Oh My! Does How We Write Really Matter?
Guest Post by Irene Watson
Well…it sure makes me think it doesn’t matter anymore. In last week’s editorial I gave you two examples, both from authors, indicating the inability to read or write. Well…this week you just have to see what was received from “professionals” in the publishing industry.
A publicist for a publishing company wrote me:
Hi Irene [name removed] here again this is the kind or stuff thats put in there so anything type of info for example pictures our any blurbs on how a event went for [name removed] would be great… i’m new at this so i appreciate any help you can offer.
Frankly, I’m appalled I would get an email like this from someone attempting to represent an author. Would you believe I was actually stuck for words on what to say to the publisher other than just forward the email to him and tell him I’m appalled at how unprofessional his staff is? What really upsets me is this person is asking me to help her promote an author for which I instigated a contract to have the book published with this traditional publisher.So yes, I have reason to be horrified and go directly to the publisher because I have a vested interest in the book.
But, then maybe it’s just the nature of people and I haven’t quite “gotten it.” David Belkin emailed me saying:
I had a job some 62 years ago (I’m 82) at NBC, answering letters from the public. Many of them were inquiries from would-be TV/radio writers, to whom I sent rules for submissions. Most of the responses were on a par with the examples in your blog. Technology changes, people don’t. Thanks for the memory trip.
A little backstory on this next one. We’ve posted some reviews on BarnesAndNoble.com but many have been rejected because of “inappropriate language.” A notice on our account page says if we edit the review they would reconsider posting it. Well, one truth is there is no way to edit the submission and the other is there is absolutely nothing in the review that is inappropriate or even anything remotely close. I got no response from my emails and no satisfaction from phone calls so I just let it go assuming they were competing for poor customer service with Amazon.com. Another review service, Feathered Quill, was also having the same issue, however; she did get a response which goes like this:
We reviewed your concerns regarding editing your review. Your feedback is very important to us at Barnes & Noble and we appreciate your taking the time to send us your opinion. We assure you that we have reviewed the issues you have raised with the appropriate department. We truly
value your patronage; your online shopping experience is extremely important to us.
It’s obvious this is a stock email and the person sending it doesn’t have a clue what is going on otherwise Ellen wouldn’t be thanked for the patronage and told the “shopping” experience is important to them. Shopping experience? What does editing a review have to do with shopping experience? It’s also obvious that there have been enough complaints for them to create a stock email to send out and supposedly pacify the reader. I personally think they have a technical issue that no one knows how to fix and wouldn’t admit it. This issue is near 8 months old. To me it says Barnes and Nobel suits really don’t care what customer support sends out.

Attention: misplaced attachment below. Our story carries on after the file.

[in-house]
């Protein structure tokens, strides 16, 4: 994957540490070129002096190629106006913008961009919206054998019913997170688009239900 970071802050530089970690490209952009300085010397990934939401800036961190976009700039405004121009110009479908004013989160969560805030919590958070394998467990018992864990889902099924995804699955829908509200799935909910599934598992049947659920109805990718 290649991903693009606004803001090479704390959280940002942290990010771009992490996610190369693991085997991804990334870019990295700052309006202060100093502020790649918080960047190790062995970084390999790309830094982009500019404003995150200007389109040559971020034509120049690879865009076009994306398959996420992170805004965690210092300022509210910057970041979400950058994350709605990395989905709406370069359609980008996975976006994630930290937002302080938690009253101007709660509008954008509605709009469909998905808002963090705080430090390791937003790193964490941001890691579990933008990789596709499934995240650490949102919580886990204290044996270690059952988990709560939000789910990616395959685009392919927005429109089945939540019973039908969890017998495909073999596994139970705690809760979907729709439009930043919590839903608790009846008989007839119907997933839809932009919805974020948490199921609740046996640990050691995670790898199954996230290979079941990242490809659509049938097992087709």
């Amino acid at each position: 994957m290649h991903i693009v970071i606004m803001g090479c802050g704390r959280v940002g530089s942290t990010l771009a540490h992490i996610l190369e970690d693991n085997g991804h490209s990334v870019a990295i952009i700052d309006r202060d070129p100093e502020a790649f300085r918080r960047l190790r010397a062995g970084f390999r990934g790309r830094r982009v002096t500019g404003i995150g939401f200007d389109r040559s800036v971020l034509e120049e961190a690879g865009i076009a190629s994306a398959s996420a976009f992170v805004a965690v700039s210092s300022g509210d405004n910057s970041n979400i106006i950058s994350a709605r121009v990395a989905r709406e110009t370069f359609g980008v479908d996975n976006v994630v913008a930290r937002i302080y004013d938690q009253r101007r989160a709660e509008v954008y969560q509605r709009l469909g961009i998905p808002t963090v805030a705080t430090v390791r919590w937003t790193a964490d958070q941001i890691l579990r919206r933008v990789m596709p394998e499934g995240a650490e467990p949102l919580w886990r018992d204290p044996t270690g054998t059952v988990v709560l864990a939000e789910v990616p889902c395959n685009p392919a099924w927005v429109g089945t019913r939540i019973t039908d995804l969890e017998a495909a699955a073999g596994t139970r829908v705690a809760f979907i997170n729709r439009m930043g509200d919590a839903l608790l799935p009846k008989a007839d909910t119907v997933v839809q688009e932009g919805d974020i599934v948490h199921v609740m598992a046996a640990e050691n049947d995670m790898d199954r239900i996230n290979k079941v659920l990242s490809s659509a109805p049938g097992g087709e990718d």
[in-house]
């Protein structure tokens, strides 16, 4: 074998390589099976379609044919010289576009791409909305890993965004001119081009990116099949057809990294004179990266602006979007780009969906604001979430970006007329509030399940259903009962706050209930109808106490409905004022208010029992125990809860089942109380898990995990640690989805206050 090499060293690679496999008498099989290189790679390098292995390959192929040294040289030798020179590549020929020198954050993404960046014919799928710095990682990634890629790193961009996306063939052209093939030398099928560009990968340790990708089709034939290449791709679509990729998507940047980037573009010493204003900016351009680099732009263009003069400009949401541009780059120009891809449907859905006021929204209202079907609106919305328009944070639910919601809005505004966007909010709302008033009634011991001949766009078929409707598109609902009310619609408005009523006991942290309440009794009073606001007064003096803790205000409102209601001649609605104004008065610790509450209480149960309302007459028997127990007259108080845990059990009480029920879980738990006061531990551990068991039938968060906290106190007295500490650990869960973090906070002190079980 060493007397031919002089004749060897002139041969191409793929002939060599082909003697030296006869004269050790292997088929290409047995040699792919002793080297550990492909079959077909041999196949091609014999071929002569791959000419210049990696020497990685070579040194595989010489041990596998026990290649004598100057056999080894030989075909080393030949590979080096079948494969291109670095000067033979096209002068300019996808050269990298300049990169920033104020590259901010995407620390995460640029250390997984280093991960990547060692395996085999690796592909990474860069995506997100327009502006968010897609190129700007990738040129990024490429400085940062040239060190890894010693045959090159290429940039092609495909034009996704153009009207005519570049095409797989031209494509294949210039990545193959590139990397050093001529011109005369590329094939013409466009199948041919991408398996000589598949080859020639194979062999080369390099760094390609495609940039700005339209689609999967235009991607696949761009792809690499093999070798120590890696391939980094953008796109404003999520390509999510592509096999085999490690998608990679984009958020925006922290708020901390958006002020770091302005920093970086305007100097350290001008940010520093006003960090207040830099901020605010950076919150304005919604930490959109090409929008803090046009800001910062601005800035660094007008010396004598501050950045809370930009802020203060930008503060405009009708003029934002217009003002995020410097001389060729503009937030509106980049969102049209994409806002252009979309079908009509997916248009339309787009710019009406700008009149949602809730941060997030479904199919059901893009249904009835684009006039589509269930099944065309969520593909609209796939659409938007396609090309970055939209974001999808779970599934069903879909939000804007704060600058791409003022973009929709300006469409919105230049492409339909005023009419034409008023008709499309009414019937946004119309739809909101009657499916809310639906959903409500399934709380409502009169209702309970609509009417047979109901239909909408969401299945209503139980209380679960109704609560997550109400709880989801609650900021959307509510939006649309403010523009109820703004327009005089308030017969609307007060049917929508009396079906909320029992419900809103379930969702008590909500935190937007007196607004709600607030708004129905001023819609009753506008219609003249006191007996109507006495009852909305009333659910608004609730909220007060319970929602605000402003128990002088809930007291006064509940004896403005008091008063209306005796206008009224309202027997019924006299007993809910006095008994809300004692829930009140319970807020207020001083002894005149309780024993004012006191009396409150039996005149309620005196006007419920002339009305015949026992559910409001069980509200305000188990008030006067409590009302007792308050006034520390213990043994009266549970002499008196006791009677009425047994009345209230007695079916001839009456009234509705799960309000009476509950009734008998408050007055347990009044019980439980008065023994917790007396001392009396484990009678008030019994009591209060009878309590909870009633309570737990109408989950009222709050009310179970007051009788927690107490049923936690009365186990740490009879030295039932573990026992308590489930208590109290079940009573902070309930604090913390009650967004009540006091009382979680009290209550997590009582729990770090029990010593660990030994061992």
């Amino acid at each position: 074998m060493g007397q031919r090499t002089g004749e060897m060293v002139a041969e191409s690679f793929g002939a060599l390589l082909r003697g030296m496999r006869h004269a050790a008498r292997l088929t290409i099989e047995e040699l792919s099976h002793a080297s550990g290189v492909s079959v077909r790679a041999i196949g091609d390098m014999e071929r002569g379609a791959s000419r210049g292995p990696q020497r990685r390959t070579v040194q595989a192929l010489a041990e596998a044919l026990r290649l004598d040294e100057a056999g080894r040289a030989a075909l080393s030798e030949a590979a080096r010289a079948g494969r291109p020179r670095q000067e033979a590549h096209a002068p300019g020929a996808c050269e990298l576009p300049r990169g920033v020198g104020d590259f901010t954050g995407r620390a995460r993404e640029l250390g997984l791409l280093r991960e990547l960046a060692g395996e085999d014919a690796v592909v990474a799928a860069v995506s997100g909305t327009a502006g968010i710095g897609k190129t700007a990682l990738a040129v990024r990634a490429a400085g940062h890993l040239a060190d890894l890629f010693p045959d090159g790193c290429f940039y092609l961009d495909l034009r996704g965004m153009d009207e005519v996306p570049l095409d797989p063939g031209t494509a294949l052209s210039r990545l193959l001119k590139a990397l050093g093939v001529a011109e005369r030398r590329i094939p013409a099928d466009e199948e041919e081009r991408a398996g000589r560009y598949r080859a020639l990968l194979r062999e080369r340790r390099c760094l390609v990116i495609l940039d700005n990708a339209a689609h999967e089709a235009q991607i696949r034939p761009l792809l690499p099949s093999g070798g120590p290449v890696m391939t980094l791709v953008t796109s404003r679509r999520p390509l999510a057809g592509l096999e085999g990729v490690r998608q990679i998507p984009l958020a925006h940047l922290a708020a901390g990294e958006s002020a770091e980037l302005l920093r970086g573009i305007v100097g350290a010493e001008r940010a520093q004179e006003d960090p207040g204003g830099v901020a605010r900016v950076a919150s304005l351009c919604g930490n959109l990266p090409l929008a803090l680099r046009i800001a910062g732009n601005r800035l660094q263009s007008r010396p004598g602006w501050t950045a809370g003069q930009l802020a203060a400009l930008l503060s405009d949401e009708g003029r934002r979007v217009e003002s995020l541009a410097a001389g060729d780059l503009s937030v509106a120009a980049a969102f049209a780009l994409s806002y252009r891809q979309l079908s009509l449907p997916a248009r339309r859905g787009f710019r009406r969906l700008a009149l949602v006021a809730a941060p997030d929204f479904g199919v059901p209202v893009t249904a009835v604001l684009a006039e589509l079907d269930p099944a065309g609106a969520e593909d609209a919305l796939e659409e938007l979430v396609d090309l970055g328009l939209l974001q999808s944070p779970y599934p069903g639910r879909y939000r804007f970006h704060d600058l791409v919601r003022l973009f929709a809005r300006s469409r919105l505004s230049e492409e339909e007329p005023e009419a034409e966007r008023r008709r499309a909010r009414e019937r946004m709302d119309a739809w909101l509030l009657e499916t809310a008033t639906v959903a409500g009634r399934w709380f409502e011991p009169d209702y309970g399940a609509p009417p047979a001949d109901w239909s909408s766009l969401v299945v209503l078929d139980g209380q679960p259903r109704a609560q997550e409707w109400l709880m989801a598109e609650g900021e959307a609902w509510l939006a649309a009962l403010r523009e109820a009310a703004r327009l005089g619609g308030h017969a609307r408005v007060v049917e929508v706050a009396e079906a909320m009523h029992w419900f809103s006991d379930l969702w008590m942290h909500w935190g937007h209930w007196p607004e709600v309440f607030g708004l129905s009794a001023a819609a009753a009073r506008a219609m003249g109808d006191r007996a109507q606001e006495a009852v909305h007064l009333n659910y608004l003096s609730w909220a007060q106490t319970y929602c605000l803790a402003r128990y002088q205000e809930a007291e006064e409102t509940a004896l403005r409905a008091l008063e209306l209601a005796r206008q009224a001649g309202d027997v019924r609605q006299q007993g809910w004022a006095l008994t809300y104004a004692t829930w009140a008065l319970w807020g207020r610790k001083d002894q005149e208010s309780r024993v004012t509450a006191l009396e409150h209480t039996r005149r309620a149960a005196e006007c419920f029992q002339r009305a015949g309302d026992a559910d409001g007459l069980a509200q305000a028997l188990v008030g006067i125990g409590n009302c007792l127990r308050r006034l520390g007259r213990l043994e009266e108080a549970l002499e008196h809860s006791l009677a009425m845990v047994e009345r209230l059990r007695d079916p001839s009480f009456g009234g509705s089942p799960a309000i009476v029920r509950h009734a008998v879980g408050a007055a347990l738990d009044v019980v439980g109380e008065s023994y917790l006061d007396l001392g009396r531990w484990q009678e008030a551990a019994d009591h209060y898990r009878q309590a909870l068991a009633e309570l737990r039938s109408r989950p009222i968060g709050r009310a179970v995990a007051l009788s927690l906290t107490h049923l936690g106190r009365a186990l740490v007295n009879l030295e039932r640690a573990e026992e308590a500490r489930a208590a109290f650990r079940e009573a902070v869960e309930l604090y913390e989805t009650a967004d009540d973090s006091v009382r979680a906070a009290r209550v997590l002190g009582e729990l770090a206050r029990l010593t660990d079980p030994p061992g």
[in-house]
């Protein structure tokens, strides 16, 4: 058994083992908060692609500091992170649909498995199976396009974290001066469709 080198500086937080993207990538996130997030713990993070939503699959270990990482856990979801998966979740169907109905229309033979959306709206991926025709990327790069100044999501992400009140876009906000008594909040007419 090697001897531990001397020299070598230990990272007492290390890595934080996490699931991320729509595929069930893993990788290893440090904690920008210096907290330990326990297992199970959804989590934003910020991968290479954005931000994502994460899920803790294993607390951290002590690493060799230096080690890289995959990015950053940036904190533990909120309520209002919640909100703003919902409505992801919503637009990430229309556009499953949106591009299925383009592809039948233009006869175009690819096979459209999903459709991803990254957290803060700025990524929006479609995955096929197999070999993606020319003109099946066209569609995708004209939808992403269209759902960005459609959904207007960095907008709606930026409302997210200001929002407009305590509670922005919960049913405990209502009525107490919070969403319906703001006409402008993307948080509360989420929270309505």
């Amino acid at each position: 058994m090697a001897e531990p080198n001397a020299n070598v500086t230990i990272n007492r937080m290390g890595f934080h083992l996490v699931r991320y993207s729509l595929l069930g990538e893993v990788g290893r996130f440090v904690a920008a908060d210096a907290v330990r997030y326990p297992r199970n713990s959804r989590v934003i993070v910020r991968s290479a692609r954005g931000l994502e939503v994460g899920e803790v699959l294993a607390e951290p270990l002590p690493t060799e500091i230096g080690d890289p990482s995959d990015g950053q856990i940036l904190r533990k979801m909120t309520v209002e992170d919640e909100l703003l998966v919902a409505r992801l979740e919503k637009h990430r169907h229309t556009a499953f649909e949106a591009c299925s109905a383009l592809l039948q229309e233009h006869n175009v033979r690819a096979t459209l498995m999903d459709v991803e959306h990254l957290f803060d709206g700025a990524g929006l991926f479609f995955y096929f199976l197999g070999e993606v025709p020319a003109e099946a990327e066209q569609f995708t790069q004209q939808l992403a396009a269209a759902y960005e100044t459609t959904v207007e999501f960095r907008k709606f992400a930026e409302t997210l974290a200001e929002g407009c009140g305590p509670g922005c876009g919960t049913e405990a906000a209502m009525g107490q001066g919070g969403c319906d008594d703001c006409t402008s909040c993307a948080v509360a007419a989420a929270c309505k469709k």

But wait…here is a real doozie sent from Amazon.com to one of their customers attempting to close one account because he had two:
When researched the account, I see two accounts, with the name [name removed] (Seller ID: …) and [name removed] (Seller ID: …), out of which the one with the Seller ID: … is closed.
Please let us know as to which account you want to close so that we can go ahead and do the needful.
Huh? Account is closed but he needs to know what account needs to be closed? Even trying to decipher this gives me a headache.
I looked up “do the needful” on Wikipedia because I suspected this might be a cultural expression and this is what it says:
“Do the needful” is an archaic expression which means “do that which is necessary”, with the respectful implication that the other party is trusted to understand what needs doing without being given detailed instruction.
The expression is now current mainly in South Asian English (Indian, Pakistani and Sri Lankan). The expression was current in both British and American English well into the early 20th century. In later years it was sometimes used as parody example of contemporary South Asian English.
This is so sad it becomes comical.
It is obvious the suits at Amazon.com have no concept of what is going on in their customer service department either or let alone care whether the support staff use archaic or language not customary in the Western world where the majority of their customers reside.
I’m a baby boomer with English as my second language but I gave my all-out to learn the language so I wouldn’t be categorized into some paradoxical faction of using archaic or regional language. (Canadian, eh?) Or, maybe I am the one that is archaic and setting my standards and expectations too high for the emerging 21st century professionals. Nope…I don’t think so or at least I wouldn’t admit it, ya’ll.
So what is your take on all this?
Irene Watson is the Managing Editor of Reader Views, where avid readers can find reviews of recently published books as well as read interviews with authors. Her team also provides author publicity and a variety of other services specific to writing and publishing books.